Jul 12, 2016 | By Andre

The growth of 3D printing over the last five or so years is something that its inventor Charles Hull couldn’t have imagined during the technology’s gradual growth period since the early 1980s. But as we’ve covered on a number of occasions in recent years, the sales of 3D printers from consumer based to industrial units are on the up and up.

This being said, the recent hype that has surrounded the technology has faded ever so slightly. Publicly traded 3D printer companies have gone through tremendous highs and subsequent lows, the consumer promise of a 3D printer in every household will have a wait a little and Star Trek’s replicator might be a 24th century convenience after all.

But there are statistics out there and no matter how you slice it, there remains a gradual upward swing if you take the time to digest it all. To drive that point home, it’s worth analyzing 3D print cloud service Astroprint and their just released statistics and trends charts specific to their platform. While it is worth noting that their user-base remains a small percentage of those with 3D printers, the information is valid still.

The analytics breaks down average print time, most popular 3D printers, those with the most print time, print quality breakdown and most used slicers on AstroPrint. If you do take a look, you’ll notice the average print time in hours has gone up every month since November of 2015 but to me the more interesting stat has to do with the 3D printers being used on the cloud service.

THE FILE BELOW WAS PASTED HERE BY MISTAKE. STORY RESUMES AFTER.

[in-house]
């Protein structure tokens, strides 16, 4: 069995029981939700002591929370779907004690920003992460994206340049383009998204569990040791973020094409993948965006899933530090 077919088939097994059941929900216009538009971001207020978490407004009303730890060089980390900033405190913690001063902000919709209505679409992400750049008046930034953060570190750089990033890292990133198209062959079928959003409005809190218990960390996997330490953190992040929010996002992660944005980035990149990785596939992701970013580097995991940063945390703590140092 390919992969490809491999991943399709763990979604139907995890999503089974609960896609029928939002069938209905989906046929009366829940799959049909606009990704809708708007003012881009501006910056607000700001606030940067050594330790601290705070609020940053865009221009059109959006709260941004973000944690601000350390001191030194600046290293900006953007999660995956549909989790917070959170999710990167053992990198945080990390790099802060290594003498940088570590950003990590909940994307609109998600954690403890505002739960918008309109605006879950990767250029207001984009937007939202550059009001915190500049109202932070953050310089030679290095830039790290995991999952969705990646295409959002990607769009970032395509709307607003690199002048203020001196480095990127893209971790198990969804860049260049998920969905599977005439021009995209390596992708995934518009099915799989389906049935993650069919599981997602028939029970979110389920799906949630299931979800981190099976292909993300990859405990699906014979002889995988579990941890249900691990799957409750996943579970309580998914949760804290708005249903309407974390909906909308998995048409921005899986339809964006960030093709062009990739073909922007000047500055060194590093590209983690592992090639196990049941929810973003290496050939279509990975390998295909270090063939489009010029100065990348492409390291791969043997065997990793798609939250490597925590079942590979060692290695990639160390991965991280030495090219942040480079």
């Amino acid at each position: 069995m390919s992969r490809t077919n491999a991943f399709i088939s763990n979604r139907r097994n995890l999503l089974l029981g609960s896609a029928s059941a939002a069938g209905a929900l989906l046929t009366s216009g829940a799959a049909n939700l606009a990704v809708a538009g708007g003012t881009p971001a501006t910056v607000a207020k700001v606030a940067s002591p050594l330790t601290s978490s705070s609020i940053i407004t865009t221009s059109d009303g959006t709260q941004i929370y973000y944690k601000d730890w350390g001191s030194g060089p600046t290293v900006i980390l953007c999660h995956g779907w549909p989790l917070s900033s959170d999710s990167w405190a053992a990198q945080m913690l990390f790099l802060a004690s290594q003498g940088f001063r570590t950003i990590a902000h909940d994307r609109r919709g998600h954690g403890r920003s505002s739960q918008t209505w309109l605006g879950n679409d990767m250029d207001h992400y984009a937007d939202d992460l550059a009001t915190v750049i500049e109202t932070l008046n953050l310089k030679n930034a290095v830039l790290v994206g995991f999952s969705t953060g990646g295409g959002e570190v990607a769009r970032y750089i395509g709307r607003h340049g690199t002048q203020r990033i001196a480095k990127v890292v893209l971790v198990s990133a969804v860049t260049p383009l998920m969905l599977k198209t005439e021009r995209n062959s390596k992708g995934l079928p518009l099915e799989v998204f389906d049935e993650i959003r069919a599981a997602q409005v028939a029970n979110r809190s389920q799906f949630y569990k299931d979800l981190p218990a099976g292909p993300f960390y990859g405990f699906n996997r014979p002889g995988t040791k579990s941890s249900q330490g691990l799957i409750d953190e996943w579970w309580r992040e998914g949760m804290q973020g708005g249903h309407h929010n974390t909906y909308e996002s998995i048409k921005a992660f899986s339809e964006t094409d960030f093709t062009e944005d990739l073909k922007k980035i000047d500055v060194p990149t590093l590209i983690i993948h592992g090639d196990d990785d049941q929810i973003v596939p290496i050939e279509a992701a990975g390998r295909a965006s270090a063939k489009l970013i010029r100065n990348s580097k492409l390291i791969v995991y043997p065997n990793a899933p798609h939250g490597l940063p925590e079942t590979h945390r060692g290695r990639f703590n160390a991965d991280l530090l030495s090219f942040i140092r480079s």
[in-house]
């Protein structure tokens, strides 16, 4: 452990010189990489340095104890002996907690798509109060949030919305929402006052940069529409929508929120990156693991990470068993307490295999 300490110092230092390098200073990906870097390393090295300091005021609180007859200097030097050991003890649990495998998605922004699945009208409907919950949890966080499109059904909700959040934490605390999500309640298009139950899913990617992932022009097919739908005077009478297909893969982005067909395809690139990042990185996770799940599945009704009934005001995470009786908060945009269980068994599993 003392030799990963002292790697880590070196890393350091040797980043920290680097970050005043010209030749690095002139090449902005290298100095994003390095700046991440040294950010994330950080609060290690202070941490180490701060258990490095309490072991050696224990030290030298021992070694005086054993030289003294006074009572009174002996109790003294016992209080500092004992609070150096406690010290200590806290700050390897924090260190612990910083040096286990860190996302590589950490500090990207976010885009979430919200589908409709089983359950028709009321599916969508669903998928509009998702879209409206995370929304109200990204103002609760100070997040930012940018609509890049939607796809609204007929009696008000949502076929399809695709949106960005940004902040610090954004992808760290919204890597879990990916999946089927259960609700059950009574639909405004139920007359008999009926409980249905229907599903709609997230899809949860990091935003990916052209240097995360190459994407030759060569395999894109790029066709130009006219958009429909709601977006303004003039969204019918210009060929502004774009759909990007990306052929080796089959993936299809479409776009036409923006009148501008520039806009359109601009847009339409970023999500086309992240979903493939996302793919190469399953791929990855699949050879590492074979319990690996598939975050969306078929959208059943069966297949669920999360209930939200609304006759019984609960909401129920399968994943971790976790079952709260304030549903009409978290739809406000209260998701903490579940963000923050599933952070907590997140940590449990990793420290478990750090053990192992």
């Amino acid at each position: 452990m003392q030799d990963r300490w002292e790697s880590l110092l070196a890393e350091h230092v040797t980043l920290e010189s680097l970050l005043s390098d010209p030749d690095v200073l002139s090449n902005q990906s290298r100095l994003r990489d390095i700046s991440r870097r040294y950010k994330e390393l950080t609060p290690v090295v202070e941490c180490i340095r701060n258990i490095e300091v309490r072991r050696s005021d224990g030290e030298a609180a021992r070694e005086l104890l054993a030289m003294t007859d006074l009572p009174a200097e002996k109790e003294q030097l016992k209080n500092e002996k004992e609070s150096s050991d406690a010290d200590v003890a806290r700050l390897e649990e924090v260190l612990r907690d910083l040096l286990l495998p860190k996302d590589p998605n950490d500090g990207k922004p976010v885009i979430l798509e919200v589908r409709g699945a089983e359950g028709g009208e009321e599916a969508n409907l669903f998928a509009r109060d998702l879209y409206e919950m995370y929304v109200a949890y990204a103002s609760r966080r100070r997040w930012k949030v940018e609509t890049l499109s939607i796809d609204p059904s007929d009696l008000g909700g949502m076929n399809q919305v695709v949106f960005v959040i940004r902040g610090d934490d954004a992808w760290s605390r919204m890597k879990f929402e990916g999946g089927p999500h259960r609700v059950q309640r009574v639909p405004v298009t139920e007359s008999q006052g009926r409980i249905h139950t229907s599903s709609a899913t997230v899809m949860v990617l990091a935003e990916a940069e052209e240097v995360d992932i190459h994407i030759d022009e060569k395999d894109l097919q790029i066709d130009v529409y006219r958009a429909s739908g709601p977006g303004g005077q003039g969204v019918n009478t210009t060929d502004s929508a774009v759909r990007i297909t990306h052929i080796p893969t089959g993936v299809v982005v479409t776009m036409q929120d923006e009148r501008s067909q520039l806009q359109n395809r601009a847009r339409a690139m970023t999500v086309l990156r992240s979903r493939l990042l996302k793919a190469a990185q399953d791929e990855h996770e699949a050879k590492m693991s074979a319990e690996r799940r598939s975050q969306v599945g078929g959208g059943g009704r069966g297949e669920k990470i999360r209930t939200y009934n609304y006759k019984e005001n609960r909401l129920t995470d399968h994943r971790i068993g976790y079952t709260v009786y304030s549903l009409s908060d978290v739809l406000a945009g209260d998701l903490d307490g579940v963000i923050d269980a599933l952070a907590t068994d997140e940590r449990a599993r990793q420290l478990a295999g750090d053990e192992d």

PrintrBot Simple Metal, AW3D HD2x and Creator Pro 3D printers seem to be ahead of the pack both in terms of being the most popular machines but also the ones with the most print time. That in itself says a lot about where things are and ultimately where they’re heading still.

I would have imagined more Makerbot 3D printers and to a degree Cubes by 3D Systems (granted, most of their family of printers have long since been discontinued). It’s statistics like this that might be a telling sign of why the stock prices of the publicly traded companies in control of those divisions have been selling at a bargain for over a year now. It seems like open-source is still Queen when it comes to the desktop 3D printer community.

Moving on, the statistics also show that most users have custom print settings in place for their machines and don’t rely too much on the out-of-the-box settings when preparing files. To me, as someone that rarely sticks to the default settings across the board, this makes sense. Every new file is unique enough that custom options are generally a good idea.

In the end, just like how website tracking site Alexa isn’t the end-all when it comes to determining how popular one website stands up against the next, these stats aren’t guaranteed to present the entire story. The most slicers used chart is limited to Cura and Slic3r with no other slicer representation at the current time. This, however, is due to the fact that other slicers (such as Simplify3D) don't have open source cloud slicers availble.

But heck, even AstroPrint admits these are still early numbers and a public API is still due to be released. So it makes sense the numbers might be a little bit skewed to favour some devices and software over others. Regardless of this, the more and more data that becomes available to track the use of 3D printers around the world should continue to draw a clearer picture of how much growth the technology is actually experiencing in these still early days of 3D printing.



Posted in 3D Printing Service



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